• We may not be able to pin revision commits, so if you use git rebase and git push --force some of them may get garbage collected and will no longer be accessible in the review. They'll usually get pinned when the reviewer (with push authority) accesses the review.
  • Reviewable may not be able to reliably detect and apply your branch protection settings.

Overall, these are minor differences, but if you have that option it's better to connect a repo directly.

Does Reviewable support a git rebase workflow?

Yes! You can rebase and force-push, and Reviewable will correctly diff against past revisions even if their commits are no longer in the branch history. To make sure that those orphaned commits don't eventually get garbage-collected, Reviewable creates git refs for each commit that was snapshotted as a revision in the review. (This works best if you connect a repo, see the question above.)

Can I just review a commit directly?

No. Because Reviewable doesn't actually clone your repo it relies on a bunch of GitHub APIs that are only available for pull requests, so it can't operate directly on raw commits.

Why don't Reviewable comments show up inline in GitHub and vice-versa?

To be blunt: GitHub's model for comment placement is poor, and conforming to it would invalidate many of Reviewable's best features.

Specifically, GitHub has two types of inline comments: pull request (PR) comments and commit comments. PR comments are assigned to lines based on the raw git diffs between two commits. Reviewable doesn't use these diffs, making mapping locations hard (see this issue), and can place comments on lines that don't appear in the diffs. Also, comments placed on negative delta lines in GitHub don't actually record sufficient information to figure out what line they're really on! Commit comments share most of those limitations, and also disappear from the PR if the branch is rebased. Finally, it's impossible to post either kind of comment without triggering a notification email for each and every comment, which would defeat Reviewable's comment batching feature.

Can I reply to Reviewable comments by email?

Yes, Reviewable will do its best to parse incoming messages and split them up into the appropriate comment threads. This only works well if you leave all the separators and comment links in place, though, so be sure not to mangle the quoted message too much when replying. Quoted chunks will be shown in Reviewable if they're intermixed with your reply, and elided otherwise (whether top- or bottom-quoted). Any parts of the message that can't be conclusively tied to a specific discussion will show up in a top-level comment instead.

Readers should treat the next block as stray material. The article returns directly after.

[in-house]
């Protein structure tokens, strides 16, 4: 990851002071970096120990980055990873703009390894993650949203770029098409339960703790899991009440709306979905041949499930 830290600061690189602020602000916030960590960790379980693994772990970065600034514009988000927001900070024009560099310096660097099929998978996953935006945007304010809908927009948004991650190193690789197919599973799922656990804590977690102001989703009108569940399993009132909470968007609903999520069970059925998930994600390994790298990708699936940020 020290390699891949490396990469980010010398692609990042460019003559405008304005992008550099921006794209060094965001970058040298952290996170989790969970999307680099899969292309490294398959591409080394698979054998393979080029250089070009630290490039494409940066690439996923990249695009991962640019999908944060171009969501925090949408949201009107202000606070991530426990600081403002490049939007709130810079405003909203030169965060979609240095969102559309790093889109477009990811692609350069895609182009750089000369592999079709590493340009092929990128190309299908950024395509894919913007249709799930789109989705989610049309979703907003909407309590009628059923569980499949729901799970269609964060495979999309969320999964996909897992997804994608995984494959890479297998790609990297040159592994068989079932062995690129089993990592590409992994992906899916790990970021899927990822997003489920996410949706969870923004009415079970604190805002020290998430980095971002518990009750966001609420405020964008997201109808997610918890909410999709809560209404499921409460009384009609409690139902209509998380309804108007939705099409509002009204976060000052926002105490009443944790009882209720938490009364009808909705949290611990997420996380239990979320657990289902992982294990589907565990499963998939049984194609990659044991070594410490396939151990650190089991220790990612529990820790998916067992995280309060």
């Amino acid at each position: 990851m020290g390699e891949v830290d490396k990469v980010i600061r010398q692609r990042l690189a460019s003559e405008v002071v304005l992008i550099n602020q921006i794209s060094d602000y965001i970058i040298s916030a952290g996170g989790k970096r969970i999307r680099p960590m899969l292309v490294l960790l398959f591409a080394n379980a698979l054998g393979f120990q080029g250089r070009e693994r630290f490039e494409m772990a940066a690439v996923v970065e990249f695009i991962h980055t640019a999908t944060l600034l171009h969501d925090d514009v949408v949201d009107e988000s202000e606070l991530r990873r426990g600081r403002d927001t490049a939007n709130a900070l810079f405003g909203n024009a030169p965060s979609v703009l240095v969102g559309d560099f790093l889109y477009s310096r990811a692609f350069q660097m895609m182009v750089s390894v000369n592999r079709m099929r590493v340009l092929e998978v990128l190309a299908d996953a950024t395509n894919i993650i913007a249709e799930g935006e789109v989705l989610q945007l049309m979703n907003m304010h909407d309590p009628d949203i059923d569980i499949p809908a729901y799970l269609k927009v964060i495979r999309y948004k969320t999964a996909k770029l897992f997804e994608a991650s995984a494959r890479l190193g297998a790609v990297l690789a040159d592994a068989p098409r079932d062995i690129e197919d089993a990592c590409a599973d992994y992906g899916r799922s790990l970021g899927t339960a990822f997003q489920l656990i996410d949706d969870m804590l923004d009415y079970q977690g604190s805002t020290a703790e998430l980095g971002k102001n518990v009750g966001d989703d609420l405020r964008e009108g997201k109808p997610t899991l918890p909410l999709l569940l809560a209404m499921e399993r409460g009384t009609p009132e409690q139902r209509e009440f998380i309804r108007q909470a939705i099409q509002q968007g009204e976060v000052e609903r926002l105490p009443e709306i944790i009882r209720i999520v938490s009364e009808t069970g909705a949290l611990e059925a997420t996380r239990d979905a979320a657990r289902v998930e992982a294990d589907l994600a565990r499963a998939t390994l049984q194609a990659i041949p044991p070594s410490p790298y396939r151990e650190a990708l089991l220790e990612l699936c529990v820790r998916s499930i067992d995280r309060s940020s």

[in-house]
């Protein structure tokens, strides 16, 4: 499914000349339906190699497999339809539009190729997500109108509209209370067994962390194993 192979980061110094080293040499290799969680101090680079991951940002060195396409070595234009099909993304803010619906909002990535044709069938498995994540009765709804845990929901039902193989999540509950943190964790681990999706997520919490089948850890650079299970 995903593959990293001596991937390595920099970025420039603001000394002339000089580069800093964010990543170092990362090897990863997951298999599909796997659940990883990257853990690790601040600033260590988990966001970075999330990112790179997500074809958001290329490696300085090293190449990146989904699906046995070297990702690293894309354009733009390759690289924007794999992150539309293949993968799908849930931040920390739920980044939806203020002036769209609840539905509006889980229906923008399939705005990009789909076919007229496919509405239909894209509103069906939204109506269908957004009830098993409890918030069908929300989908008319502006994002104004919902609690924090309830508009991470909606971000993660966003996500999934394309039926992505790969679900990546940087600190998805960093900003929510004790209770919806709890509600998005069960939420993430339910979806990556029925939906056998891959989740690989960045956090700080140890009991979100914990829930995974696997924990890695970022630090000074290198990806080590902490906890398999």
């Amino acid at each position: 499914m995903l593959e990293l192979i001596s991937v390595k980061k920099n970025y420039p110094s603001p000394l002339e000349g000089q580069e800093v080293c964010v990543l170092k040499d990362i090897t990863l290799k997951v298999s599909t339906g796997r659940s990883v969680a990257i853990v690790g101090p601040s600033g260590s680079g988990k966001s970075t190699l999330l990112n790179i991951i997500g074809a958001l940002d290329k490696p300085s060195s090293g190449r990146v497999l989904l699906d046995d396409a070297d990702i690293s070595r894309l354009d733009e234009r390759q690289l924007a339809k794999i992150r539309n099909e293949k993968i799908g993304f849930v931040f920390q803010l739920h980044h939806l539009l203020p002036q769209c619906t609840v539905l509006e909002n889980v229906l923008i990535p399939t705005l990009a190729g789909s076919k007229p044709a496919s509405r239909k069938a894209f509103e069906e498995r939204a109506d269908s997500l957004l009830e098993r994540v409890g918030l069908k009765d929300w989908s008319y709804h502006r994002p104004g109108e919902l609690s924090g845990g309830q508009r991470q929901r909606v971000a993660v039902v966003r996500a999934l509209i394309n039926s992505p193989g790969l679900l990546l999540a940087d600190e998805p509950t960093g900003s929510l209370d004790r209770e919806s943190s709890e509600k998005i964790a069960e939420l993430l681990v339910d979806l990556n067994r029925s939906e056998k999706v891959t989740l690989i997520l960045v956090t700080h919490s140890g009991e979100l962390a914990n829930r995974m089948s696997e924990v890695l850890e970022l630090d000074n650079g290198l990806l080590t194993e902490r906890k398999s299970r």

You can also reply with the single word acknowledge (or ack) to simulate clicking the acknowledge button in Reviewable, or include an updated disposition in your reply (discussing, satisfied, or blocking, on a line by itself) -- these are all case-insensitive. Reviewable's label and assignee directives (+label, -label, +@username, -@username) will also work, but there's no autocomplete so be careful to spell things correctly! You'll get a warning email for misspelled usernames, but not for labels/milestones since false positives are too common there.

Note that if the repo is not connected then directives won't take effect until somebody visits the review in Reviewable, and that editing directives in a previously sent message won't work either.

Can I customize how the source code is displayed?

Sure! The following options are available:

  • You can resize the window to get either a two column (side-by-side) or single column (unified) diff.
  • You can adjust the margin used to wrap the code by dragging the small triangle near the top right of every file. The wrapped portion of a line will be italicized.
  • You can set a custom code font in your account settings. The font must be monospace, already be installed on your machine, and the name must match precisely. The font size should be specified in CSS format, e.g. 10pt, 1.2em, or 90%.
  • You can set a custom syntax highlighting stylesheet in your account settings. We use highlight.js, so you can either pick one of their predesigned styles from the styles directory or create your own. For example, to use the GitHub style, set the URL to https://cdnjs.cloudflare.com/ajax/libs/highlight.js/8.2/styles/github.min.css. Make sure the stylesheet is served as text/css—you might need to use https://rawgit.com. We also have a few extra styles used to highlight tabs, trailing whitespace, and lack of final newline that you can customize: